Pope Pius XII’s handwriting is seen on a rough draft of his speech in 1944, displayed during a guided tour for media of the Vatican library on Pope Pius XII on Feb. 27.
by Sylvia Poggioli
After decades of pressure from historians and Jewish groups, the Vatican on Monday began allowing scholars access to the archives of Pope Pius XII, the controversial World War II-era pontiff.
Roman Catholic Church officials have always insisted that Pius did everything possible to save Jewish lives. But he remained publicly silent while some 6 million Jews were killed in the Holocaust.
More than 150 scholars have applied to study documents covering his papacy, which lasted from 1939 to 1958. Typically, the Vatican waits 70 years after the end of a pontificate to open its archives to scholars.
Speaking to reporters on Feb. 20, the Vatican’s chief librarian, Cardinal José Tolentino Calaça de Mendonça, said all researchers, regardless of nationality, faith and ideology, are welcome.
“The church is not afraid of history,” he said, echoing Pope Francis’ words when he announced his intention to open the Pius XII archives a year ago.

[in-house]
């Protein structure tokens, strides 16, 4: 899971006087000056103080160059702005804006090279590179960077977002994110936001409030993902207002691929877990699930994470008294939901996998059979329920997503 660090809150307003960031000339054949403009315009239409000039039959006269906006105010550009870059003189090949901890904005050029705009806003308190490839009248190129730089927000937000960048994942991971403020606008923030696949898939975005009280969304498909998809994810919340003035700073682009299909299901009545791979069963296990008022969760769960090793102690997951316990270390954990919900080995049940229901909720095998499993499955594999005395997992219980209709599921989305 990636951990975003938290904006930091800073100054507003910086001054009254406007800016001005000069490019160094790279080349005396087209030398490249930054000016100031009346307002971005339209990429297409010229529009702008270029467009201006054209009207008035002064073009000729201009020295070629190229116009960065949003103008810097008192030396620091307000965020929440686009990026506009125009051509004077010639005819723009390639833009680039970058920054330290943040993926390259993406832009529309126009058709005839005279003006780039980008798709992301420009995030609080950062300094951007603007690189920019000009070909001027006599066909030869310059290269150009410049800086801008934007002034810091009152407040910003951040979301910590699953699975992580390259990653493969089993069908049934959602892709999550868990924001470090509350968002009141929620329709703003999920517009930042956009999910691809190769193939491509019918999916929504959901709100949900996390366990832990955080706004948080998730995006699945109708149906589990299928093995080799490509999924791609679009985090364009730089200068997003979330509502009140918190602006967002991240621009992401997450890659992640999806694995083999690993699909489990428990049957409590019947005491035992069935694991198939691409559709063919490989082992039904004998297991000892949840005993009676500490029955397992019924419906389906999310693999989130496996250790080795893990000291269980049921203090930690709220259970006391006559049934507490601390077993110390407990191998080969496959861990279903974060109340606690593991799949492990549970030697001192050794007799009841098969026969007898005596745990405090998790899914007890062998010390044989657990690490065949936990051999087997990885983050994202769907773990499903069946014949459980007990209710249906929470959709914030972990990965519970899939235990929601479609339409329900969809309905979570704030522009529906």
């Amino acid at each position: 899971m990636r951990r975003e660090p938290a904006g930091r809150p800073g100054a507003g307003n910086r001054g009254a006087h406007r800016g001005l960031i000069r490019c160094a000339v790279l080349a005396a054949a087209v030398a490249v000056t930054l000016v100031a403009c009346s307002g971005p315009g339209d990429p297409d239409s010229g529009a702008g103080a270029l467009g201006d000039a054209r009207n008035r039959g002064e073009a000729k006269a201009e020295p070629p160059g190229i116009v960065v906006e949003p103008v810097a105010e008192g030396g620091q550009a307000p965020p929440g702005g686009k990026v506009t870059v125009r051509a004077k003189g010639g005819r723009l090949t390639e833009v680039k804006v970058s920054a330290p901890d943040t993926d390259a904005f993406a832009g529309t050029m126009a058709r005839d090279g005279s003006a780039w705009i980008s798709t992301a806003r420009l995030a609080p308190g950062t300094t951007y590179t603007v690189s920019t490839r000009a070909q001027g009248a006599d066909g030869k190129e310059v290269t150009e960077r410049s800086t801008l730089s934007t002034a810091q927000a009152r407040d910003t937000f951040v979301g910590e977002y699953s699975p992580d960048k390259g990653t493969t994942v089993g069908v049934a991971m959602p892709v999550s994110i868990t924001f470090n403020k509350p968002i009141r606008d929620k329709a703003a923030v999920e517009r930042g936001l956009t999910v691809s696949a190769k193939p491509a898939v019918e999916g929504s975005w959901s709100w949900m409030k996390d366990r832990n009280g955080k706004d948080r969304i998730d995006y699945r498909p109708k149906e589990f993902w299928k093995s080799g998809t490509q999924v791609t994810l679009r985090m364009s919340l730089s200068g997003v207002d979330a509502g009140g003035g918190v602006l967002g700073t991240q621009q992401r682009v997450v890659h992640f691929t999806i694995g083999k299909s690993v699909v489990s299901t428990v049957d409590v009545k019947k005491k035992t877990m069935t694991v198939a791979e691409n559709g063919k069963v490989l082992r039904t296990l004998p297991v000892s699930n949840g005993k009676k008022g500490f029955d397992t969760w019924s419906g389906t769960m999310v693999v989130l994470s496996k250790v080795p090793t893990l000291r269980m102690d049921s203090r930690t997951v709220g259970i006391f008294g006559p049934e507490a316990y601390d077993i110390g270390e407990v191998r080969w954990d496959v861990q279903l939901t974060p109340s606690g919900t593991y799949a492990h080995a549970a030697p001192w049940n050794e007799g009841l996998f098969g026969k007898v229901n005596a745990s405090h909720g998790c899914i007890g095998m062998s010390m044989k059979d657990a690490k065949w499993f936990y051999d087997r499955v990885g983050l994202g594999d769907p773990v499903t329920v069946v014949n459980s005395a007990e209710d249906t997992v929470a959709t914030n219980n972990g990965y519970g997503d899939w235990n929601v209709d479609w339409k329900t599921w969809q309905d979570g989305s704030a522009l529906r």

Jewish groups welcomed the opening of the archive. “In inviting historians and scholars in to publicly access the Vatican’s World War II archives, Pope Francis is demonstrating a commitment to learning and airing the truth, as well as to the significance of Holocaust memory,” World Jewish Congress President Ronald S. Lauder said in a statement.
John Ickx, a Vatican archivist, says scholars will have easy access to the files.
“We have now passed 1 million and 300,000 documents that are digitalized and interfaced with an inventory for it, to help the researchers to go quickly,” he says.
Those researchers have been waiting a long time. A 1963 German play, The Deputy by Rolf Hochhuth, sparked questions about Pius’ wartime role and accused him of complicit silence in the Holocaust. The Vatican’s attempts to beatify him are stymied by still-vivid memories in Rome of his behavior toward the city’s Jews during the Nazi occupation.
A plaque on the wall outside a military college in Rome recalls the roundup of 1,259 Jews. It reads: “On 16 October 1943 entire Jewish Roman families ripped from their homes by the Nazis were brought here and then deported to extermination camps. Of more than 1,000 persons, only 16 survived.”
The location is just 800 yards from St. Peter’s Square — “under the pope’s very windows,” as Ernst von Weizsacker, then serving as Germany’s ambassador to the Vatican, reported back to Hitler.